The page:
Wednesday after PETE&C, almost 2 weeks ago now, the PA-TIMs had a professional development session around leadership/coaching lead by Steve Sassaman from Performance Learning Systems. Steve has been with us before and has always enlightened us and given us things to ponder and use in our role as mentors. This session was no different. We started of with a discussion of the differences between presenting, teaching and facilitating. It was a very interesting discussion.
The definitions from Dictionary.com
Presenting: Teaching: Facilitating:
Here are my definitions
Presenting: A static "canned" delivering of information to a group, sometimes meant to persuade to take action.
Teaching: To cause information to be learned by a group.
Facilitating: To take an active role in the learning process, were both the "student" and "teacher" learn
If you stop and think about it facilitating requires the most work, but will produce the most learning. It is back to the old adage you get out what you put it, in programing terms it's GIGO. The other thing that really gets in the way sometimes, especially for secondary teachers is the plan. We boiled it down to this, "Plan the teaching, don't teach the plan". That and the Lumberjack story would have been enough, but there was still more.
Facilitation comes in three forms. Facilitate yourself, facilitate others, facilitate a group. Facilitating yourself is about self-awareness and using reflection as tool to better your teaching. As Lao Tsu said "Knowing others is wisdom. Knowing the self is enlightenment". When you facilitate yourself you make choices, either DO choices or BE choices. Making the positive DO and BE choices is the best way of facilitating yourself.
Once you have yourself on the path, then you can facilitate others. This is coaching. The one on one facilitation of others. Taking a person from where they are to where they want to be. I think this one is the easiest. I think facilitating yourself is the hardest, but coaching one-on-one provides a "safe" environment for both persons. It is easy to establish a relationship and trust in this arrangement, thus making it possible for both participants to learn from the interaction.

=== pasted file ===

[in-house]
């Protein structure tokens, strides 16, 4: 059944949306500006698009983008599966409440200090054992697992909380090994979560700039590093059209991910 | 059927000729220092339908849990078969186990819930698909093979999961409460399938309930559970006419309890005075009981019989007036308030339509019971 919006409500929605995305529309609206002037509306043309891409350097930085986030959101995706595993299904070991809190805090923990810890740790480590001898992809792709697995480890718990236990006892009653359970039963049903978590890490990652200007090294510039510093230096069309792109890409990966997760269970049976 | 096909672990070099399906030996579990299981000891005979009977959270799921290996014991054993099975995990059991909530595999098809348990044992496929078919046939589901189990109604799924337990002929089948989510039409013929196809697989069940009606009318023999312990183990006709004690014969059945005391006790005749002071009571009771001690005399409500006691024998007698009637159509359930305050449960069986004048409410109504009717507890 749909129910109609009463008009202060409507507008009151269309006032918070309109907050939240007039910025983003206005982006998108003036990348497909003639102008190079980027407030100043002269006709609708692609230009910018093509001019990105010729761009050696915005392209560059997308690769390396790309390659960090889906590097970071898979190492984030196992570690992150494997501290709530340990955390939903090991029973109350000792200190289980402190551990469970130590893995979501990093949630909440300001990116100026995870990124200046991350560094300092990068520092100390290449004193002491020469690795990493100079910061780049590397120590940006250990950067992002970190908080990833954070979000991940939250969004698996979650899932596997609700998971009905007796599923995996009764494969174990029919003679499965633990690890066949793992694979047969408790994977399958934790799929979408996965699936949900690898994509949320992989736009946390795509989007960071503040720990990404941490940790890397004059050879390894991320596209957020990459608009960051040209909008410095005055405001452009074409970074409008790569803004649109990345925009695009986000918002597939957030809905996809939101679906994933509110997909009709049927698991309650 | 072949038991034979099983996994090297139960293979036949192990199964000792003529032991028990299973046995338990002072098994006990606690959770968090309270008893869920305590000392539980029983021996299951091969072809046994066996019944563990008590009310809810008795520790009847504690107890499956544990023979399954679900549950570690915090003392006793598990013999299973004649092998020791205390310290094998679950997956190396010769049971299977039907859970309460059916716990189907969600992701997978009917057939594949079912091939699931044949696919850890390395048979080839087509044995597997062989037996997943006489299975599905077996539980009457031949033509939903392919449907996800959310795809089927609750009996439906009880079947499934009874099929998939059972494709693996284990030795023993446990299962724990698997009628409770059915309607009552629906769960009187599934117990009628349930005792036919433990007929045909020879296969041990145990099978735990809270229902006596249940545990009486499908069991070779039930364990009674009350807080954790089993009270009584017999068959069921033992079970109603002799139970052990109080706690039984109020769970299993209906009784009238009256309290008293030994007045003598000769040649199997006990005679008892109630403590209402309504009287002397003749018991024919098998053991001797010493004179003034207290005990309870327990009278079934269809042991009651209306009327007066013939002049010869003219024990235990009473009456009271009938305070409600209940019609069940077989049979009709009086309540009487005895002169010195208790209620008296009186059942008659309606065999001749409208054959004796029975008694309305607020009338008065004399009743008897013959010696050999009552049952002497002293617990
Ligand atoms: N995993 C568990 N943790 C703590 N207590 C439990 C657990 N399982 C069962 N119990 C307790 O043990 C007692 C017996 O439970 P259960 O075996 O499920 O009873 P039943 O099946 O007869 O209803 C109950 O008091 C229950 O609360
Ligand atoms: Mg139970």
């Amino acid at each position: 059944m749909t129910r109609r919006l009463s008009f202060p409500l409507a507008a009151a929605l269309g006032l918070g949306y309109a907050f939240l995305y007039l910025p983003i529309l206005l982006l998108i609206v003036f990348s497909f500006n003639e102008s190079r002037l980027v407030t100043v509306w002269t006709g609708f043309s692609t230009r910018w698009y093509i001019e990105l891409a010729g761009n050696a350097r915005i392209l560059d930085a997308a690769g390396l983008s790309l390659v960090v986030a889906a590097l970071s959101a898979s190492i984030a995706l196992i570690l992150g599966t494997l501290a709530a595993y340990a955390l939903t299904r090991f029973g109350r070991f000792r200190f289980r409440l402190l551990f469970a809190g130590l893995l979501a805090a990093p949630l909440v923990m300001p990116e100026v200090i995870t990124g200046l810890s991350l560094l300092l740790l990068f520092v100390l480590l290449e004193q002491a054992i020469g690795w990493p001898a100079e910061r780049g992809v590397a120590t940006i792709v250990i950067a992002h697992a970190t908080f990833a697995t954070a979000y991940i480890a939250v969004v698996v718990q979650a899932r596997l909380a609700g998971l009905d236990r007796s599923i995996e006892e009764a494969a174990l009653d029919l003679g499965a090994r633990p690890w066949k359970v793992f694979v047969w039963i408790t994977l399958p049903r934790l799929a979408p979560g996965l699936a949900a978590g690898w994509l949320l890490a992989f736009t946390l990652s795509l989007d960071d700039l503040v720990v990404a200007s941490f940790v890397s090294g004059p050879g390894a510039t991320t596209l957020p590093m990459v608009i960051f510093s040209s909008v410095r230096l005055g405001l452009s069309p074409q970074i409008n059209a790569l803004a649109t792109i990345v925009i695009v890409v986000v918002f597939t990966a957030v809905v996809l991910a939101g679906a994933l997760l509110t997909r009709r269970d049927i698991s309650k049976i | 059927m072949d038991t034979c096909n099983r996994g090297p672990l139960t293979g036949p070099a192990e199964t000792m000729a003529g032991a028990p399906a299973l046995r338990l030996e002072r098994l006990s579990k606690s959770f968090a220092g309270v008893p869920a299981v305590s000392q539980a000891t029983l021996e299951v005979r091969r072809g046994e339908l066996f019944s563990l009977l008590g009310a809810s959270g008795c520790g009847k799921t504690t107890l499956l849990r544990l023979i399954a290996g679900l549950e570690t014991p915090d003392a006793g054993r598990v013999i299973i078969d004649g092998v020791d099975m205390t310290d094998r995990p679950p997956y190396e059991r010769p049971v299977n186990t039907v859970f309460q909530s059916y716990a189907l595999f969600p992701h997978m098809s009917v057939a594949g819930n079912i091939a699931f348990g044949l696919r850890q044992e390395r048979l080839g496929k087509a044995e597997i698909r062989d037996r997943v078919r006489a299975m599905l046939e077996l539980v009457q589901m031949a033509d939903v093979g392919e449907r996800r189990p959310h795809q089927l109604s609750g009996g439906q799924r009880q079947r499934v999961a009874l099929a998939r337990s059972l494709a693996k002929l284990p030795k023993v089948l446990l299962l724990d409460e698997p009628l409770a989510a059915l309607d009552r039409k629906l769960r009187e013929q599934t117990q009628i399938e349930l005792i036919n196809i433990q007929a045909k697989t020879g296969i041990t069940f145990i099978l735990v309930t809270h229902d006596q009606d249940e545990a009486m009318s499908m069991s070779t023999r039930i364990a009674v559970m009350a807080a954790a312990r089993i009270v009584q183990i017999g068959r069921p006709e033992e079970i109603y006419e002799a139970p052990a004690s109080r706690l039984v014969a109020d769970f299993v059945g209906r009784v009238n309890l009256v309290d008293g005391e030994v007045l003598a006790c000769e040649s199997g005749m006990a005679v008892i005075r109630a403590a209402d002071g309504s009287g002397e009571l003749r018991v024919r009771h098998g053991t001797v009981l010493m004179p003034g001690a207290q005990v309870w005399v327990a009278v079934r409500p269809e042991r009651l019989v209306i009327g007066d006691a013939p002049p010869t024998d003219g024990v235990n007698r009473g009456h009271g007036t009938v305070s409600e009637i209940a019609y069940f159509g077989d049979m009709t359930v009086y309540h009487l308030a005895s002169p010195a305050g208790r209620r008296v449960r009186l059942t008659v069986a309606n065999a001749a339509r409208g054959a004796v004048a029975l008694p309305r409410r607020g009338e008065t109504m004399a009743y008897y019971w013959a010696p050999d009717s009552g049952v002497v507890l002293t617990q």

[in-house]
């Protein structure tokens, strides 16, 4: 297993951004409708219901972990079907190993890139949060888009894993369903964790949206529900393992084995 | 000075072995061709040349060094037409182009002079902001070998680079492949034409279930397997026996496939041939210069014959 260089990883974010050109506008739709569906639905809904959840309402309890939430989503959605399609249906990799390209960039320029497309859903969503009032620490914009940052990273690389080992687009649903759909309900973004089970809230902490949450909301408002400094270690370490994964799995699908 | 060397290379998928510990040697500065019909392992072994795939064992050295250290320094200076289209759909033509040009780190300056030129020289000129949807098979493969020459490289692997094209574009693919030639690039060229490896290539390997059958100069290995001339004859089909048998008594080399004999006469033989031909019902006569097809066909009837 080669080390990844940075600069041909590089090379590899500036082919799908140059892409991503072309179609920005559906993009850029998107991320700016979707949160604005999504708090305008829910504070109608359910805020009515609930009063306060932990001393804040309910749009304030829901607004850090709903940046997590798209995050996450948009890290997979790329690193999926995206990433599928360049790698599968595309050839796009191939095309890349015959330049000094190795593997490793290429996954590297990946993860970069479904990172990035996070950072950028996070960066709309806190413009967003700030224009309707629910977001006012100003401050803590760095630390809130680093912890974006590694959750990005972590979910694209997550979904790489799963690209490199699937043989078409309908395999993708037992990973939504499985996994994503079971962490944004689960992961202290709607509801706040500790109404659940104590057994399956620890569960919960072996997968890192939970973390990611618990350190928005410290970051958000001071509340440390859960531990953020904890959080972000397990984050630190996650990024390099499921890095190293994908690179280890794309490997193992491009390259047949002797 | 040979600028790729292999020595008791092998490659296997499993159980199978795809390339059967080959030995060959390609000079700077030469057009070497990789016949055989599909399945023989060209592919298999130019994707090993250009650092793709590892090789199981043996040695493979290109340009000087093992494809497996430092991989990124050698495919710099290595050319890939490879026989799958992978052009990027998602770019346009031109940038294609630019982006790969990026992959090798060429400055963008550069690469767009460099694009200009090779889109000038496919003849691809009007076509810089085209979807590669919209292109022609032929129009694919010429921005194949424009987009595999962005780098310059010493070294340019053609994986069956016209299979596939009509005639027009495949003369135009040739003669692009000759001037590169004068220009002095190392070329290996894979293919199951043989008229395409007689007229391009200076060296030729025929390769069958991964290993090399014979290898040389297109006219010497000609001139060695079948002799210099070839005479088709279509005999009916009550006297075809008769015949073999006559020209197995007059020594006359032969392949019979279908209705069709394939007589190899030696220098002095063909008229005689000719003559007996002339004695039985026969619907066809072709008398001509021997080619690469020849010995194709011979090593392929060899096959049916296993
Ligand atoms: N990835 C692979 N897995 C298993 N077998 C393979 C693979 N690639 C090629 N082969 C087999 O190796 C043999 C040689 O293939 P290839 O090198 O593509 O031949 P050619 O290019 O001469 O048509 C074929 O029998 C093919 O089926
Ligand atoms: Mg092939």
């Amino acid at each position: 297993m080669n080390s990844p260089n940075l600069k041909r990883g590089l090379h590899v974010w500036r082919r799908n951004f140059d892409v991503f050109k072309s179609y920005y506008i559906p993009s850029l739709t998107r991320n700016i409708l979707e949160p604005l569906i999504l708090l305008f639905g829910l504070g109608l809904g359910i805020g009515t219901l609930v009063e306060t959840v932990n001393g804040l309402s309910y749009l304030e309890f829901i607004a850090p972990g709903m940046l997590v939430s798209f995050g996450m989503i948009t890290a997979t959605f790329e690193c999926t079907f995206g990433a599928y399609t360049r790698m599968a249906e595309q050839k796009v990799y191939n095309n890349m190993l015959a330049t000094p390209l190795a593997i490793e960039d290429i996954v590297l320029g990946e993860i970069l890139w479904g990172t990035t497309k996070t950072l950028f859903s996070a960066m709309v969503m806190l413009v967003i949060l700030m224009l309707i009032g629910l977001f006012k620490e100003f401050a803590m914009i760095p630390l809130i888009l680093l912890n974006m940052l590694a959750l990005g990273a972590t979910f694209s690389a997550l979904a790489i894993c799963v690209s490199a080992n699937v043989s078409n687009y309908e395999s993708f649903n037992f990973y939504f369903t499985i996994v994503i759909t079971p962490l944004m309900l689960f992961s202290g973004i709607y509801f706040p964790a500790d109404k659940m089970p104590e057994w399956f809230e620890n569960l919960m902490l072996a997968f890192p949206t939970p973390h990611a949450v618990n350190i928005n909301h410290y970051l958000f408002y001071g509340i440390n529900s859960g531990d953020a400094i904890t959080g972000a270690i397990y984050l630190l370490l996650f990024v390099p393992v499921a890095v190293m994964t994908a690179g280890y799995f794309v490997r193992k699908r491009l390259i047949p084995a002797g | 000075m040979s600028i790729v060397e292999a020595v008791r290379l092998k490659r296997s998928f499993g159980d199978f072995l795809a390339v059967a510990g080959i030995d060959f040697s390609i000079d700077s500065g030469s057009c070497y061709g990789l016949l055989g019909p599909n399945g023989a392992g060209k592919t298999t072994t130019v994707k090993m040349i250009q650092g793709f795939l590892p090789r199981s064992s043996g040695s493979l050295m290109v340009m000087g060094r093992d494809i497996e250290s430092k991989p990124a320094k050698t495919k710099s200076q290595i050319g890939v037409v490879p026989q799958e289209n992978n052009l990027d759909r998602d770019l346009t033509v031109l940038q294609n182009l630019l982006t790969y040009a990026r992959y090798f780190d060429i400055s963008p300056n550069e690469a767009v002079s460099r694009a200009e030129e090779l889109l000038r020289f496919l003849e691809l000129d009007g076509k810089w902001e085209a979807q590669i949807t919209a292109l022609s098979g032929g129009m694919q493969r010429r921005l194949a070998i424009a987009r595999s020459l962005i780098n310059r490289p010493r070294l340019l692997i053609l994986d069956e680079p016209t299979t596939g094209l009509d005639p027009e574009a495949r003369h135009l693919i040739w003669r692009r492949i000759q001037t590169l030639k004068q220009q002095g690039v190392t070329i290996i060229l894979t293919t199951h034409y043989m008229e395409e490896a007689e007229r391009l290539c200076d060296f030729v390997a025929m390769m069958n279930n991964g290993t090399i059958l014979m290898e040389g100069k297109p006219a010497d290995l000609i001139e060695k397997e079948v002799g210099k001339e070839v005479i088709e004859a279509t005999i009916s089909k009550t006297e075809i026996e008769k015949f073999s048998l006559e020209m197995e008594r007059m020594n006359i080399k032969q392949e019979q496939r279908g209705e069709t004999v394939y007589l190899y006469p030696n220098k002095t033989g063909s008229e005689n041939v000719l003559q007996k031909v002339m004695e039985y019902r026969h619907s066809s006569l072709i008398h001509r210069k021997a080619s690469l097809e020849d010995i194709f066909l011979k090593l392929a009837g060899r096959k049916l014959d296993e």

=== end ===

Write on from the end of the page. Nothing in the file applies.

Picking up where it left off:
Facilitating a group is really knowing how to read them and know what they need. Is it time to think and reflect, guidance, motivation, a nudge, or just an okay to express themselves. This is done by establishing a culture in the classroom, one of respect and safety, where learners feel free to express thoughts and views. Where the true feeling is that the sum knowledge of all of us is better than any one of us. Sounds simple, but this is the art of teaching. This is when teaching becomes true facilitation and learning takes place at an astounding rate.
So what are the barriers to reaching this nirvana of teaching? Perception is part of the problem. We want teaching to be neat, orderly, sequential, quiet, managed, reproducible and controllable. Unfortunately learning is often messy, accidental, random, loud and complex. So what we truly want may not look, sound or feel like what we expect it be. Too often we would rather see or are "judged" on the expectation and not the desired outcome, one of the real crimes of teaching.